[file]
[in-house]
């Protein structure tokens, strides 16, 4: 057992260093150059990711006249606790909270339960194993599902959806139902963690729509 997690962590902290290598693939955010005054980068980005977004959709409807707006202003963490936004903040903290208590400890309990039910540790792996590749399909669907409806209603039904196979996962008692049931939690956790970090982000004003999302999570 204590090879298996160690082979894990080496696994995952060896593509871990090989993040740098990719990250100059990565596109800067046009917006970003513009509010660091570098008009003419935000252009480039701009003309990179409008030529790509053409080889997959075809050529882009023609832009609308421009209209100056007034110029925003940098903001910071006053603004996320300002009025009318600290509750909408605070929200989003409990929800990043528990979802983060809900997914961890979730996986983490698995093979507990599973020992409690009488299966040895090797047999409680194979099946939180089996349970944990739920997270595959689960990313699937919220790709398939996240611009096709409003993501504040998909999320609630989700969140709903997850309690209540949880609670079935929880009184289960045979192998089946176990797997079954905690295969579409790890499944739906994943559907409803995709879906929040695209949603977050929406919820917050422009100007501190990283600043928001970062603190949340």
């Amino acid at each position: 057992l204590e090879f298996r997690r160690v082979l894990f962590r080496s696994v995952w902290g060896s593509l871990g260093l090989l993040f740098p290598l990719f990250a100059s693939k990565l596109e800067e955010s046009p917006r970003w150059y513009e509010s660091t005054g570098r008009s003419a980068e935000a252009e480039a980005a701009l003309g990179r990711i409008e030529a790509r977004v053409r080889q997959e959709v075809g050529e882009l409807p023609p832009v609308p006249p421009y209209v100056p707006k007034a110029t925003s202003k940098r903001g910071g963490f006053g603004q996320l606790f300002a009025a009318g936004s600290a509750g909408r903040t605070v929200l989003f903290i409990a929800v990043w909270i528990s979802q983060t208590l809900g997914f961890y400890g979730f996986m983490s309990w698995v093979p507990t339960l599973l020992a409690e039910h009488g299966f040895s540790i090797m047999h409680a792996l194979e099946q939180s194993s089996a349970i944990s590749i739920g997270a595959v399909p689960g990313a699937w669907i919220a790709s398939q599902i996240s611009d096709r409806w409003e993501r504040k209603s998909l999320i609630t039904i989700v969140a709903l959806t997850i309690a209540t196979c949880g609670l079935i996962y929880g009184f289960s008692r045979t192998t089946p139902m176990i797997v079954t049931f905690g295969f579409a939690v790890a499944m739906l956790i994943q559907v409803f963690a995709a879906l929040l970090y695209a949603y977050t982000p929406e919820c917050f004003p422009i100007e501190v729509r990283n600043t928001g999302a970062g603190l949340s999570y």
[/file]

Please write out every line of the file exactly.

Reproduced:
[in-house]
């Protein structure tokens, strides 16, 4: 057992260093150059990711006249606790909270339960194993599902959806139902963690729509 997690962590902290290598693939955010005054980068980005977004959709409807707006202003963490936004903040903290208590400890309990039910540790792996590749399909669907409806209603039904196979996962008692049931939690956790970090982000004003999302999570 204590090879298996160690082979894990080496696994995952060896593509871990090989993040740098990719990250100059990565596109800067046009917006970003513009509010660091570098008009003419935000252009480039701009003309990179409008030529790509053409080889997959075809050529882009023609832009609308421009209209100056007034110029925003940098903001910071006053603004996320300002009025009318600290509750909408605070929200989003409990929800990043528990979802983060809900997914961890979730996986983490698995093979507990599973020992409690009488299966040895090797047999409680194979099946939180089996349970944990739920997270595959689960990313699937919220790709398939996240611009096709409003993501504040998909999320609630989700969140709903997850309690209540949880609670079935929880009184289960045979192998089946176990797997079954905690295969579409790890499944739906994943559907409803995709879906929040695209949603977050929406919820917050422009100007501190990283600043928001970062603190949340």
């Amino acid at each position: 057992l204590e090879f298996r997690r160690v082979l894990f962590r080496s696994v995952w902290g060896s593509l871990g260093l090989l993040f740098p290598l990719f990250a100059s693939k990565l596109e800067e955010s046009p917006r970003w150059y513009e509010s660091t005054g570098r008009s003419a980068e935000a252009e480039a980005a701009l003309g990179r990711i409008e030529a790509r977004v053409r080889q997959e959709v075809g050529e882009l409807p023609p832009v609308p006249p421009y209209v100056p707006k007034a110029t925003s202003k940098r903001g910071g963490f006053g603004q996320l606790f300002a009025a009318g936004s600290a509750g909408r903040t605070v929200l989003f903290i409990a929800v990043w909270i528990s979802q983060t208590l809900g997914f961890y400890g979730f996986m983490s309990w698995v093979p507990t339960l599973l020992a409690e039910h009488g299966f040895s540790i090797m047999h409680a792996l194979e099946q939180s194993s089996a349970i944990s590749i739920g997270a595959v399909p689960g990313a699937w669907i919220a790709s398939q599902i996240s611009d096709r409806w409003e993501r504040k209603s998909l999320i609630t039904i989700v969140a709903l959806t997850i309690a209540t196979c949880g609670l079935i996962y929880g009184f289960s008692r045979t192998t089946p139902m176990i797997v079954t049931f905690g295969f579409a939690v790890a499944m739906l956790i994943q559907v409803f963690a995709a879906l929040l970090y695209a949603y977050t982000p929406e919820c917050f004003p422009i100007e501190v729509r990283n600043t928001g999302a970062g603190l949340s999570y």